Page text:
A list of the soil properties that can be measured in the lab,as well as the equipment and methods used for that purpose, is provided below: :
In the framework of the Quality Policy of the lab, all our devices concerning pressure, temperature and mass measurements are calibrated against national standards. Moreover, procedures, instructions and operating modes are written and updated for each type of measurement. In some cases, part of the samples are preserved and stored for additional characterizations (i.e. soil particles distribution).
Water retention curve
Water retention curve reflects the capacity of soil to store water against external forces. During the soil drying process, the remaining water in the soil is linked stronger and stronger to soil particles and retrieving this water requires more and more energy. This can lead to the occurrence of a water stress for plants cultivated on a dry soil. Roughly speaking, the matrix potential (noted) is the variable measuring the strength of the links between the soil water and the soil particles. It is an energy per unit volume and it can expressed in pressure units (pascal, Pa, or water hanging column, m). It is negative in the unsaturated zone, because extracting water from unsaturated soil requires to provide some energy to the soil-water system. The opposite of matric potential is called suction
Water retention curve is the relationship between the matrix potential on one hand and the humidity of soil on the other hand. This soil moisture can be expressed on a volume basis (it is the ratio between the volume of water contained in the sample and the volume of the sample), referred to as density moisture (m3 m-3), or on a mass basis (it is the ratio between the mass of water and dry soil sample), while talking about mass moisture or gravimetric moisture W (kg kg-1). Retention curve is therefore the curve ( ) ou (W).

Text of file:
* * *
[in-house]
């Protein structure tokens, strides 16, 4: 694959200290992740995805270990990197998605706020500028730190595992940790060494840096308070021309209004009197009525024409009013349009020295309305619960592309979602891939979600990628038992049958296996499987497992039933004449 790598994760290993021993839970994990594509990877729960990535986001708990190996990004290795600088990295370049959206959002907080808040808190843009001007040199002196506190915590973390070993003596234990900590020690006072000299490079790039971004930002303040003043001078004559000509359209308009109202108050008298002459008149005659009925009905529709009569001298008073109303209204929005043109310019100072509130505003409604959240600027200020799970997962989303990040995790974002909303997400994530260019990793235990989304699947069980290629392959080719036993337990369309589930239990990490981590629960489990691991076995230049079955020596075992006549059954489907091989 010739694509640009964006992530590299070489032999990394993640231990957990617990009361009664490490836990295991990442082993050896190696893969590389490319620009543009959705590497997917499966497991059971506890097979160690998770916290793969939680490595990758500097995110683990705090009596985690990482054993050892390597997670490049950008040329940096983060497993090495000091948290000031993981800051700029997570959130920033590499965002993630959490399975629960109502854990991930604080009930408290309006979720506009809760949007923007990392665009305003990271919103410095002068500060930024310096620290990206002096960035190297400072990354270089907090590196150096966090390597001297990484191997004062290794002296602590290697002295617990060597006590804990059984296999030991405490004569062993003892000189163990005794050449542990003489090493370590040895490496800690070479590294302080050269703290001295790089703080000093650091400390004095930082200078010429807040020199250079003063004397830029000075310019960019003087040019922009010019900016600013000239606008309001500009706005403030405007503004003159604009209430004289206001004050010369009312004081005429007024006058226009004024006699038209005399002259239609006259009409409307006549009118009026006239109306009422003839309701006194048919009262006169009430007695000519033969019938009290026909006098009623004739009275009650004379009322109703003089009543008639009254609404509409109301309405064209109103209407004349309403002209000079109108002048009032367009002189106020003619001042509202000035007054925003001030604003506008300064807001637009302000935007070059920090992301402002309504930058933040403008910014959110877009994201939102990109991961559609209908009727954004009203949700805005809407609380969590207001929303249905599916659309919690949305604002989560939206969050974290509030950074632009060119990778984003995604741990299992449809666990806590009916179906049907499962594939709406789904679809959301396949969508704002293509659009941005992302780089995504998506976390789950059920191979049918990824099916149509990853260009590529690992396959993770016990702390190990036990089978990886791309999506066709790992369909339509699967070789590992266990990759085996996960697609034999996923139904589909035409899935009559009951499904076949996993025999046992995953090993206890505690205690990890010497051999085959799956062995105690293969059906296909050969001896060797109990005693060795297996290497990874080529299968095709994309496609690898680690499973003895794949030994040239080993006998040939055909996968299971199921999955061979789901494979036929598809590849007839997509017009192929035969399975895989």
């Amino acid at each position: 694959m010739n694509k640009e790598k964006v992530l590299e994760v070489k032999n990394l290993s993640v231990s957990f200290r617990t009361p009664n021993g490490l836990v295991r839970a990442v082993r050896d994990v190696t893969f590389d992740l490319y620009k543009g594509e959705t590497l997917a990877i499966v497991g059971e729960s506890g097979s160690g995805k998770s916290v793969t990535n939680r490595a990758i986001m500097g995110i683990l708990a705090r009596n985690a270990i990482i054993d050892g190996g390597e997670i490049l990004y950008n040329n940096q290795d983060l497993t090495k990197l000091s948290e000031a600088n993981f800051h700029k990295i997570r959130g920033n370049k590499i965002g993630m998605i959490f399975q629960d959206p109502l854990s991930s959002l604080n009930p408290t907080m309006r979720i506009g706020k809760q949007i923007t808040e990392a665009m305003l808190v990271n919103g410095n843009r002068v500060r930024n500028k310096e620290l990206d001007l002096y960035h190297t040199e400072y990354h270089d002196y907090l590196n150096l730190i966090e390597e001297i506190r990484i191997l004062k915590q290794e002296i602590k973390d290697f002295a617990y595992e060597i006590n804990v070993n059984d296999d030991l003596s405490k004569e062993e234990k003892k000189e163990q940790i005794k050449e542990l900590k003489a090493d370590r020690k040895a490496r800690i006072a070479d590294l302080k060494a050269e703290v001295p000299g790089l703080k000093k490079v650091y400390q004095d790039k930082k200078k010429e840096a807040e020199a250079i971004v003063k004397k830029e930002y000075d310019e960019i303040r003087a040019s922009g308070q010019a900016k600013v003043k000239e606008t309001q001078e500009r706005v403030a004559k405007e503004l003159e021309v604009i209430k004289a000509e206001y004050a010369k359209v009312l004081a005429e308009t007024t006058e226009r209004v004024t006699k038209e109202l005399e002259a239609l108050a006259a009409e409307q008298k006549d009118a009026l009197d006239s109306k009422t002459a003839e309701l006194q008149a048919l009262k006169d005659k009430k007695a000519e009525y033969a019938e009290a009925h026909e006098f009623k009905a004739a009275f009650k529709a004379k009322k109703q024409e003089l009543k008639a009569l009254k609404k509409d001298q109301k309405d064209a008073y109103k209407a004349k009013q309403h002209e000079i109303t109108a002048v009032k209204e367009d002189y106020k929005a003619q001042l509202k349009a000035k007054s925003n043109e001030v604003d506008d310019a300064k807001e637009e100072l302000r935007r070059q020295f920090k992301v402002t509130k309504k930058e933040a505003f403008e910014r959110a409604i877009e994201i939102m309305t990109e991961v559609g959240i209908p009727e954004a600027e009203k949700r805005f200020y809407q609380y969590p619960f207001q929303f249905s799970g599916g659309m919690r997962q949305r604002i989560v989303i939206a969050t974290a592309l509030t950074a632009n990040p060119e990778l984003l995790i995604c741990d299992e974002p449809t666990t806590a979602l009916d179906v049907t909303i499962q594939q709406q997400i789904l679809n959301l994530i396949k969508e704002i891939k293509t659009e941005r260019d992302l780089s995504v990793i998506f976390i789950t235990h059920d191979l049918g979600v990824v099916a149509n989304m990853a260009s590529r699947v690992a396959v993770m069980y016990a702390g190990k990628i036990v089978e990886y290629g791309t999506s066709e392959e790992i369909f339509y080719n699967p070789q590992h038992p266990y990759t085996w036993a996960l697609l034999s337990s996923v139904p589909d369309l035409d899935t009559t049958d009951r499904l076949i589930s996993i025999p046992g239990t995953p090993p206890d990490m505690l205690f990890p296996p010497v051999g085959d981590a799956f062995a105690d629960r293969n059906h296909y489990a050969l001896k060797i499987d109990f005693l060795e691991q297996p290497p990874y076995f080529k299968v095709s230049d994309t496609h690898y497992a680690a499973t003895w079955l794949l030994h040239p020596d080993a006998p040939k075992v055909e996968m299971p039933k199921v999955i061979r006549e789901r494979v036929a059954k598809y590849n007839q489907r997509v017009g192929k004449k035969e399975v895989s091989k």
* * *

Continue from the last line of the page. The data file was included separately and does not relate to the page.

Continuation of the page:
To determine the retention curve, we use two types of devices. In the range of low suctions (typically between 0 and 1 m), we use suction tables or sand boxes (photo left): saturated samples are laid on a bed of pure sand (silica) connected to a water supply, the level of which can be adjusted. The distance between the sand layer surface and the water surface in the water supply bottle represents the suction. On the left photo, we see two types of samples: cylindrical cores sampled into the ground and "aggregates" obtained from the fragmentation of large and undisturbed soil clods. For high suctions (typically between 1 m and 150 m), we use Richards’ apparatus (see photo right): saturated samples are laid on porous plates with a high air entry value. These plates are put in enclosures in which air under pressure is injected: the applied pressure is equivalent to the suction.
©EMMAH: Left: soil samples on sand boxes; Right: view of the Richards’ devices used to high suction.
Hydraulic conductivity curve
Hydraulic conductivity curve reflects the capacity of soil to transmit water. It is sometimes called unfairly "permeability". By analogy we assimilate the pore network to a set of capillaries where water can flow. When the soil is completely saturated, all the pores are filled with water.